July 1, 2016 Leave a comment
As project managers, we are quite comfortable working in our own space and keeping abreast of the various projects that fall within our scope. Managing resources, working with milestones and timelines, monitoring tasks and so forth are all common aspects of the day-to-day duties of anyone within the project management space.
More junior project managers will often be tasked with dealing with projects that are limited in scope and generally self-contained. However, as one matures within the project management realm, projects will become more complex, with various inter-dependencies, shared resource pools and other external factors. Invariably, the notion of either being responsible for or being part of a broader ‘program’ is something that the project manager will likely have to contend with.
With that notion in mind, the project manager is going to have to think outside the box and be mindful of not only his/her own key deliverable and timelines, but also those of other projects that are part of the broader effort. A great example of when such an occurrance is frequent is in the automotive industry, whereby various teams are responsible for specific portions of a fully functioning deliverable (a car or truck). Project managers may also overlap in such cases with other deliverables (eg. a common audio system used in different brands) and as such, have many inter-dependencies to contend with.
With the above being stated, what are some of the key techniques that one can utilize to ensure all project managers are functioning in sync with one another and that the overall program is moving along smoothly?
Regular Project Manager Communication
Whether this is spear-headed by the program manager responsible for over-arching program or is something that the project manager’s themselves take up, it is imperative that consistent communication channels remain open and that all the project managers regularly perform dialog exchanges and status updates between each other. In many cases, utilizing tools can greatly assist in ensuring that this dialog exchange can be performed efficiently. Regardless of the mechanism, these communication channels must stay open and engaged at all times. When considering a large program, inter-dependencies can be one of the trickiest attributes to contend with when functioning in parallel. Often times, a specific portion of one project may have a dependency on another and the timing of those dependencies can easily cause the overall program to derail if they are not handled effectively.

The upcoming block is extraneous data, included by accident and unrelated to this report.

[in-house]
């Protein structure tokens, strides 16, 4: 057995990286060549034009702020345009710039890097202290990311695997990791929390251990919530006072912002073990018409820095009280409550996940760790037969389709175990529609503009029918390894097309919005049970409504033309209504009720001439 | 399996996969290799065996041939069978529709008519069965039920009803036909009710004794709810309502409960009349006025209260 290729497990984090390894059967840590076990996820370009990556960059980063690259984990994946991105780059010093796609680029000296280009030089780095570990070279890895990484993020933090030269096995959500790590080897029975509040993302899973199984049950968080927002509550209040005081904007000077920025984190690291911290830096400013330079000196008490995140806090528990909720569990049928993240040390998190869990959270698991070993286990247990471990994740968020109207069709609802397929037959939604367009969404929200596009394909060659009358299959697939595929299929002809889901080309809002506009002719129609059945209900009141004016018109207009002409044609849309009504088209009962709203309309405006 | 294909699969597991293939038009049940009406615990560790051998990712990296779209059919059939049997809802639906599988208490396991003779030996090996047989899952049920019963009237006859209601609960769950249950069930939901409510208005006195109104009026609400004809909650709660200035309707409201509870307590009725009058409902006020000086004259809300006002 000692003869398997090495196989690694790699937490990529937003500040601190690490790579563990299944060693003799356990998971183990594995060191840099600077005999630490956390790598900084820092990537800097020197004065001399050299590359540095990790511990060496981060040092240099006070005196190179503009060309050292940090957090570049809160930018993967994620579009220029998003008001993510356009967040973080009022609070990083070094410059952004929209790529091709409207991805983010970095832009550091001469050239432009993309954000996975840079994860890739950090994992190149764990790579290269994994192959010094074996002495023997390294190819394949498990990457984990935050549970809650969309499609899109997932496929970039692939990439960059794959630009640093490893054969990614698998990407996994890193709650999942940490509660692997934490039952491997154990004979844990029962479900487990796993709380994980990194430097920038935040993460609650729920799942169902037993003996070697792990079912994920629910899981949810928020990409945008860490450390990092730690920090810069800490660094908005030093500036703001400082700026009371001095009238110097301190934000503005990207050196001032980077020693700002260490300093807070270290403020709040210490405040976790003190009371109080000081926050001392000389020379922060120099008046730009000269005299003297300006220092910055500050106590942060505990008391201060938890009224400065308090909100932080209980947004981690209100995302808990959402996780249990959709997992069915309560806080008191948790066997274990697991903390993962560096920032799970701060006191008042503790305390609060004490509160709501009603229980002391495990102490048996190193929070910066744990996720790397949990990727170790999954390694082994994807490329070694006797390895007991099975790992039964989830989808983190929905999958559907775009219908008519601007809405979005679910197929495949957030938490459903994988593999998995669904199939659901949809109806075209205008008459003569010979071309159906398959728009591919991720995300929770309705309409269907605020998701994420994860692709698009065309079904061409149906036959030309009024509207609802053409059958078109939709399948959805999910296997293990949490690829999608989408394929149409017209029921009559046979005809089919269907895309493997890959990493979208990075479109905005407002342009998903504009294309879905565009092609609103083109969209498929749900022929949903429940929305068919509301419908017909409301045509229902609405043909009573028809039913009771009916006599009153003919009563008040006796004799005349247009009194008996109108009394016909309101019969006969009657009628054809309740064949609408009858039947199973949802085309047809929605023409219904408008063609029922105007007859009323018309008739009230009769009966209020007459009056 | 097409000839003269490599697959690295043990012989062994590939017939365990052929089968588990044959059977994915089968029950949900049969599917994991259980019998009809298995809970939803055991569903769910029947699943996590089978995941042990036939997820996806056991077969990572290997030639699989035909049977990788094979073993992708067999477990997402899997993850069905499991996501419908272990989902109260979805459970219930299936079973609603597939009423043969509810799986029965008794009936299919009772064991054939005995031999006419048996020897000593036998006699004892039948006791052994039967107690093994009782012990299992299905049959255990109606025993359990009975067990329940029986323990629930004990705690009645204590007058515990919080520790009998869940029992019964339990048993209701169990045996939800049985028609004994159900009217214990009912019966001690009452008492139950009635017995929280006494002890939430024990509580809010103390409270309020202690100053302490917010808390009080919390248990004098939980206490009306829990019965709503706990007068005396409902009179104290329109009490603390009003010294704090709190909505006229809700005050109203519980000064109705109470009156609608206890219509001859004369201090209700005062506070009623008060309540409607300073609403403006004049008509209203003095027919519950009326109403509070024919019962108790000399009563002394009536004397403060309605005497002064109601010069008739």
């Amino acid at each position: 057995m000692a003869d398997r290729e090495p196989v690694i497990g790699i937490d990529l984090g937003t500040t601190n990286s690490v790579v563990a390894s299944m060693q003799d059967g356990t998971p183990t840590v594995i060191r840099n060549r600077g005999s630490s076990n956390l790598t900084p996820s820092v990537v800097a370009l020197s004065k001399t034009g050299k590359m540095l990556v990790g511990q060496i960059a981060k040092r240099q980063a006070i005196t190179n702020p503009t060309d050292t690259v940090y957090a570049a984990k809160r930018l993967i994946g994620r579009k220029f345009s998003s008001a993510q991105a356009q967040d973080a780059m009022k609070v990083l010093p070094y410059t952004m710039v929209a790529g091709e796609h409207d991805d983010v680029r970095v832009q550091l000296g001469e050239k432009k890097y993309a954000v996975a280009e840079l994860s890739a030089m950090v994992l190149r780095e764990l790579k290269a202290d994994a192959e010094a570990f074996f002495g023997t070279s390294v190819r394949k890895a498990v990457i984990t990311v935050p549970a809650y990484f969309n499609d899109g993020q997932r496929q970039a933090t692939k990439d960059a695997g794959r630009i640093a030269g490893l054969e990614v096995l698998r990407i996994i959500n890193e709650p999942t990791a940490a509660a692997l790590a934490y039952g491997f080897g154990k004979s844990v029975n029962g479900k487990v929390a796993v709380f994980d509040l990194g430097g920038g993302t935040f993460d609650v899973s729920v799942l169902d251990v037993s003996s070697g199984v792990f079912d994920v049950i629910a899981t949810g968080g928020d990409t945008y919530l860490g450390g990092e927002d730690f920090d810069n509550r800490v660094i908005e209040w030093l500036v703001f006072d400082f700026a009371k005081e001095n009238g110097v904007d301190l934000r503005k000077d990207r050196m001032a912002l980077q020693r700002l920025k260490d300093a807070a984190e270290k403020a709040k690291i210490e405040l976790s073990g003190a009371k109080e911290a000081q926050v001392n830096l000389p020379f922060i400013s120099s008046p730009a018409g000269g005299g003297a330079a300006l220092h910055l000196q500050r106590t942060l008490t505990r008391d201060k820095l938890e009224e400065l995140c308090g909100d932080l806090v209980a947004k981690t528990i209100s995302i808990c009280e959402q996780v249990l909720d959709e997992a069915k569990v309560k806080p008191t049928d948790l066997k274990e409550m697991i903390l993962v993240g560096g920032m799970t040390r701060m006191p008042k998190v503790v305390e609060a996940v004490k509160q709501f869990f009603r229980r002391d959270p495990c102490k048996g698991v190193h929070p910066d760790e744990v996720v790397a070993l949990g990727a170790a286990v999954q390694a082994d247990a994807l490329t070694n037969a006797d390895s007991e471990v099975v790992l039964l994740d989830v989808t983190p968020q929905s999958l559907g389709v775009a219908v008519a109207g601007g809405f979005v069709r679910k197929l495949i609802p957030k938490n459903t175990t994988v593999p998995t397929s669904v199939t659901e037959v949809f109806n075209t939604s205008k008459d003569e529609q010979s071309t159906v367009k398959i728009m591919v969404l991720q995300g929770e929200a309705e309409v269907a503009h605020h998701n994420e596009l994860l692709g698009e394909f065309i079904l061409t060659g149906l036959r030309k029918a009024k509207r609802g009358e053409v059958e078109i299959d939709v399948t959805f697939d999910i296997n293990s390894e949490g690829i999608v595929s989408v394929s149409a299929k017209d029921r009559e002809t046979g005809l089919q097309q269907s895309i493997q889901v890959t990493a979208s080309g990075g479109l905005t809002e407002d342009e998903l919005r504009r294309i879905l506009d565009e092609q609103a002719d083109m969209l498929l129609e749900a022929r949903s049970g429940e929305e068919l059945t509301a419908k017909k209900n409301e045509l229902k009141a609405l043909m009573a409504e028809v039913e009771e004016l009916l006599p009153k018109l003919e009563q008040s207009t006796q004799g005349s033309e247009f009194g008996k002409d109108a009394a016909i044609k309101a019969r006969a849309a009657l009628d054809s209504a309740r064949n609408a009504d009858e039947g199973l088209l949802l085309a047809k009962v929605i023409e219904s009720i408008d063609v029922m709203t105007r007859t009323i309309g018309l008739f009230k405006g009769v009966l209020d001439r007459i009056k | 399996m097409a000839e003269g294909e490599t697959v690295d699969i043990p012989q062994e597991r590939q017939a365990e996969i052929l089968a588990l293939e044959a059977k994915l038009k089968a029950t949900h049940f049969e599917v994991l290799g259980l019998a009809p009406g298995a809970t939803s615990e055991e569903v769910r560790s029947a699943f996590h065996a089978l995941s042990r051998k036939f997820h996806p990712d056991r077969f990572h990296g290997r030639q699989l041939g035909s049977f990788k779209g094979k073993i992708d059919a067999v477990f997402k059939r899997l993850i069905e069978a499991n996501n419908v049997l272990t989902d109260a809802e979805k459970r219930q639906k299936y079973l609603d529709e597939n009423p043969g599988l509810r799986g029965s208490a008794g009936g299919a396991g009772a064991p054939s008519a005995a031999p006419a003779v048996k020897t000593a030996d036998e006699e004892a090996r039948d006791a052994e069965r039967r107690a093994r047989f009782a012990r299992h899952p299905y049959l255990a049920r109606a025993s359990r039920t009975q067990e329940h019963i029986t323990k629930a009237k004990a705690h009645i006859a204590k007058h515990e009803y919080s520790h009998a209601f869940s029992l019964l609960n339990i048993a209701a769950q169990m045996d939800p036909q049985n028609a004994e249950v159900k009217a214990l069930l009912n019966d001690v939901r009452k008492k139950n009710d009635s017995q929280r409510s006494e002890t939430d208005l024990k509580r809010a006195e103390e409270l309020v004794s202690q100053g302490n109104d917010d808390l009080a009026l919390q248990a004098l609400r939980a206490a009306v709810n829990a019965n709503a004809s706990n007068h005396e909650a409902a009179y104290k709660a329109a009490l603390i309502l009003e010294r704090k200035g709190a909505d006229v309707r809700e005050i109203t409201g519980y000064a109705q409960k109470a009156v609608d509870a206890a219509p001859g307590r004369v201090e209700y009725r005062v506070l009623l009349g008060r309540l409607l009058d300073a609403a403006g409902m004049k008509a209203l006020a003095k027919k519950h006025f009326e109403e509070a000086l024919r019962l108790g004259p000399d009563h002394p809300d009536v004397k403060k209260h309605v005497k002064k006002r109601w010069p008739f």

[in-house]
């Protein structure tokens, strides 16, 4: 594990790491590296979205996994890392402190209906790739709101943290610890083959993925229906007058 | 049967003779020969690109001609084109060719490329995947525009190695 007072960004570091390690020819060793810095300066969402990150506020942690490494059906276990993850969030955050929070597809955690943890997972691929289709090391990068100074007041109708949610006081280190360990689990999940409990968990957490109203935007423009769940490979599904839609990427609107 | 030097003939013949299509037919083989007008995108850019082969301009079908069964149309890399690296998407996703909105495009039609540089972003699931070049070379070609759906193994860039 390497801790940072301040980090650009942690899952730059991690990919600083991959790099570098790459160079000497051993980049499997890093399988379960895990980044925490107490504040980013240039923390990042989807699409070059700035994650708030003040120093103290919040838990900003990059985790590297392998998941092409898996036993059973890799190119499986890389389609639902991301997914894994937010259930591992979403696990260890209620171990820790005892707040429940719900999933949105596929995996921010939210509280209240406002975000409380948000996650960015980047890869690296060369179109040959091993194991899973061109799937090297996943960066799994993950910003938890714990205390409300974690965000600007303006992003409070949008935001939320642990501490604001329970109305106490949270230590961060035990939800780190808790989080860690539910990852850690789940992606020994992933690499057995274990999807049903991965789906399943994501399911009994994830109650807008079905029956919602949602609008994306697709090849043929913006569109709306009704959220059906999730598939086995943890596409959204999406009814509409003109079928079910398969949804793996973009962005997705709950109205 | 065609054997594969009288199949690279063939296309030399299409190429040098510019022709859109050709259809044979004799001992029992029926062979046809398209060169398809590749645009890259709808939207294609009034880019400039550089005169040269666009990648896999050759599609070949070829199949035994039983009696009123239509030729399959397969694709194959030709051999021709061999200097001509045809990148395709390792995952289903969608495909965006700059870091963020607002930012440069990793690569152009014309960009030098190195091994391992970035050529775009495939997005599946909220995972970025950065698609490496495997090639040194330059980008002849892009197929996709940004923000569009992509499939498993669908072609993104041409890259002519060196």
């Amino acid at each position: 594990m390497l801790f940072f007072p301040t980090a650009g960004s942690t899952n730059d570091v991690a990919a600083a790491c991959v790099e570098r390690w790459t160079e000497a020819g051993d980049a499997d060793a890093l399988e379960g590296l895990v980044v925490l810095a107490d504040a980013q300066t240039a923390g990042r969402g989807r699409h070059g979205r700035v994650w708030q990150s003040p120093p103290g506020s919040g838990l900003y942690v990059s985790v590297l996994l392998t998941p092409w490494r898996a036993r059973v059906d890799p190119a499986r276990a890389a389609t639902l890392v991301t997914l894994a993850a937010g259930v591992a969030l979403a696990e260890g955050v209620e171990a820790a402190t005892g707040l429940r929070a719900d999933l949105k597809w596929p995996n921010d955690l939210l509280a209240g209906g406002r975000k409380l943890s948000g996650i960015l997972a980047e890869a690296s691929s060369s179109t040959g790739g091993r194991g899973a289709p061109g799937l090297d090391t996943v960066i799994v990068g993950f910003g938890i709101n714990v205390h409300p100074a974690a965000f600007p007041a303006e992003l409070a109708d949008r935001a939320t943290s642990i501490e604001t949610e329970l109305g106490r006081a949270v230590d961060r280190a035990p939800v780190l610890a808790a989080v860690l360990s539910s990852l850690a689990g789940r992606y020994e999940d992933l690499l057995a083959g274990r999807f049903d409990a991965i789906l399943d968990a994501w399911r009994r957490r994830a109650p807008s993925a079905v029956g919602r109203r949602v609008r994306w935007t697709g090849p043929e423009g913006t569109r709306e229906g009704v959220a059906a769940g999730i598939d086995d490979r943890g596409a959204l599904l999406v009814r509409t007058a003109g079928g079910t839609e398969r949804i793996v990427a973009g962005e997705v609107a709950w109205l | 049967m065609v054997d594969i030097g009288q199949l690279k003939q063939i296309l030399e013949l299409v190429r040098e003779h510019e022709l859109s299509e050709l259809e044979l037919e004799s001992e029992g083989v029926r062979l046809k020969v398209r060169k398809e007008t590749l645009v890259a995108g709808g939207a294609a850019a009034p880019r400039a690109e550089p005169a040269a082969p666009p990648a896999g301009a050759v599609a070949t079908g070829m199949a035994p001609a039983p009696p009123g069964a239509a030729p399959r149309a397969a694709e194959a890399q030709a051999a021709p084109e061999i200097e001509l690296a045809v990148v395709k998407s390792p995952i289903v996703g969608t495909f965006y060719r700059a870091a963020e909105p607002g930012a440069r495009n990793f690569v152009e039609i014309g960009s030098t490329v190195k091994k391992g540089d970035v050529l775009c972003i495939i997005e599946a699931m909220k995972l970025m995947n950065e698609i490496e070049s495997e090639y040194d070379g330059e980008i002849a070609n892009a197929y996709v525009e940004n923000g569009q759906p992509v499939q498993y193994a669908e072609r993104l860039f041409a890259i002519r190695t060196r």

Uniform Usage of Tools & Metrics
Every project manager worth their salt will likely utilize some tools to perform their day-to-day duties. Additionally, these tools likely help the project manager derive the metrics and the primary KPIs (Key Performance Indicators) that they use to ensure their project is hitting on all eight cylinders.
In a collaborative environment with multiple projects functioning in unison, it is of utmost important for the project managers to be working lock, stop and barrel with the same set of tools and metrics. Deviation from specific tools or inconsistencies in KPIs are a sure-fire way to lead to confusion, thereby increasing the likelihood of something slipping through the cracks or a problem manifesting that should have been spotted and dealt with earlier.